- Photographing Childhood: the image & the memory
published 2011 by Focal Press, an imprint of Elsevier
- This book is the result of many hours of historical research, introspection, collaboration via interviews with amazing contemporary photographers combining seamlessly with the know-how of over 20 years of experience and education (shout out to The School of Visual Arts Masters in Digital Photography program).
Below are outtakes from the book. It is available to order online or to be picked up at your local bookstore.
I am really pleased with the resulting book and feel grateful to have a publisher that allowed me the freedom to create without heavy-handed direction.
Consider this book as a gift to anyone who seeks a holistic approach to photographing childhood, someone who seeks to be an informed artist-photographer and not just a button pusher. Creatives, you can feel confident in recommending this one to your friends! ;)
196 pages - Softcover (random excerpts from each chapter posted here)
AmazonQueen Anne Books ...a small "Mom and Pop" bookshop in Seattle,WA*pay a bit more, feel less guilt because you supported the little corner book shop!
- “WHICH OF MY PHOTOGRAPHS
IS MY FAVORITE?
THE ONE I’M GOING TO
– Imogen Cunningham
- THE BACK STORY...When I was asked by Focal Press to write a "how to" book on taking pictures of kids I was both flattered and horrified. They had come to me after a recommendation they received to view my work, and they liked what they saw. Still, I felt it was very flippant for them to think that I could provide a "one, two, three formula" for others to produce similar images. "That is just so wrong," I thought.It has always seemed to me that there are far too many books sold about "taking pictures of kids" with the premise that a formulaic approach is possible. None seem consider the individual child or the individual artist-photographer at all. I didn't feel I could be a part of that deception and stifling of potential creativity. Is this what they were asking?
When I voiced my concern, while turning down their offer, the very wise and wonderful Cara Anderson St Hilaire of Focal Press asked me how I would write a book about photographing children and then allowed me to pontificate about my thoughts on respecting and collaborating with the child, the importance of viewing and seeking to understand great work and its context (both historical and contemporary)—allowing it to inform one's own work, and the importance of technique only if it supports the capturing of light as a co-subject (I'm not just talking about exposure). It has always been my opinion that technique and "systems" alone do not make good photographs and, although none want to hear it, being a good photographer requires work but being an artist-photographer requires authenticity of subject, shooter and context. Blah, blah, blah... and so I went on...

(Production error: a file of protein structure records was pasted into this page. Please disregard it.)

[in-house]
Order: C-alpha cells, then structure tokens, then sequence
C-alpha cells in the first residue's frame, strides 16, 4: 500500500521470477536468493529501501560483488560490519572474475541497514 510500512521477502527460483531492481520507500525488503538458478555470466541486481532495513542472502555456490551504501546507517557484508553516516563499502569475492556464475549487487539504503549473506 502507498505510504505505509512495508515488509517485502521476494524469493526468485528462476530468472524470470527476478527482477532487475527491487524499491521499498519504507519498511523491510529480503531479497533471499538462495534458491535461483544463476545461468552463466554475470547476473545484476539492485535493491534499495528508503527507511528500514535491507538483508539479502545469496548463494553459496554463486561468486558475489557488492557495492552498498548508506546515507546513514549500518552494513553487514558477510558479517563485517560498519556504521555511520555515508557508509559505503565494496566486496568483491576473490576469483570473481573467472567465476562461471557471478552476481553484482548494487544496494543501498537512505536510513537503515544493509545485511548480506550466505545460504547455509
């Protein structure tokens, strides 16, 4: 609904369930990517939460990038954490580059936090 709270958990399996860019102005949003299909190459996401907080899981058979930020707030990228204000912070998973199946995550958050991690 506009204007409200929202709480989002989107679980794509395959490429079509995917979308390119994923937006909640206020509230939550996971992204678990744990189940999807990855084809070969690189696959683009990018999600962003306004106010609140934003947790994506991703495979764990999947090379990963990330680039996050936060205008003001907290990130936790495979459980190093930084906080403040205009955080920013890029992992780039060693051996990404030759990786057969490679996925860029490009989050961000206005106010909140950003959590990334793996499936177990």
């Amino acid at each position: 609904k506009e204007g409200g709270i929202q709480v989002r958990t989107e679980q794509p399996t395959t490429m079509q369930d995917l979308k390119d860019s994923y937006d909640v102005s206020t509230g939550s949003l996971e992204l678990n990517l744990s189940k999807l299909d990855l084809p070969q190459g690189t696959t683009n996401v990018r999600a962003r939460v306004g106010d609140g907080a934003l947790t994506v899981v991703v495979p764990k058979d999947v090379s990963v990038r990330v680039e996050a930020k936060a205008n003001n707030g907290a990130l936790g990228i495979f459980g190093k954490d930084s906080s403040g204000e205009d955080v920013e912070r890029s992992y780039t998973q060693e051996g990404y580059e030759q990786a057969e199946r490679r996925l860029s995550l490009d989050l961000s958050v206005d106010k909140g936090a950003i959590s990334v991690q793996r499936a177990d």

After hearing me expand on my initial thoughts Cara simply said, "Can you put together a proposal of what you think would make a good book about children and photography."This response totally caught me off guard in so many ways and the pause between her question and my answer seemed very significant (at least to me). Hmm? It was really easy to speak off the top of my head about this, but to put it all in writing in an approachable way just seemed incredibly daunting (no wonder no one had done it); I'm a photographer not a writer after all (or so I thought). Yet, I accepted her challenge and within the cracks of writing new curriculum for three separate college level courses I put my thoughts to paper and turned them into Focal Press a few months later.
It was maybe a month after that when I received word that my proposal had been accepted and another few months more and I was able to corral an amazing graphic designer, Matt Simpson, to work on the grid with me (how lucky am I), and enlist the help of the very talented Davian Roberts Ogilvie to be my ideas editor (helping me shape my thoughts and writings into concise bite sized morsels of information). I decided to step away from shooting and live off savings. I got to work on the manuscript and design and almost a year later the book was published!
Again...Consider this book as a gift to anyone who seeks a holistic approach to photographing childhood, someone who seeks to be an informed artist-photographer and not just a button pusher. Creatives, you can feel confident in recommending this one to your friends! ;)...and so ends my shameless self promotion.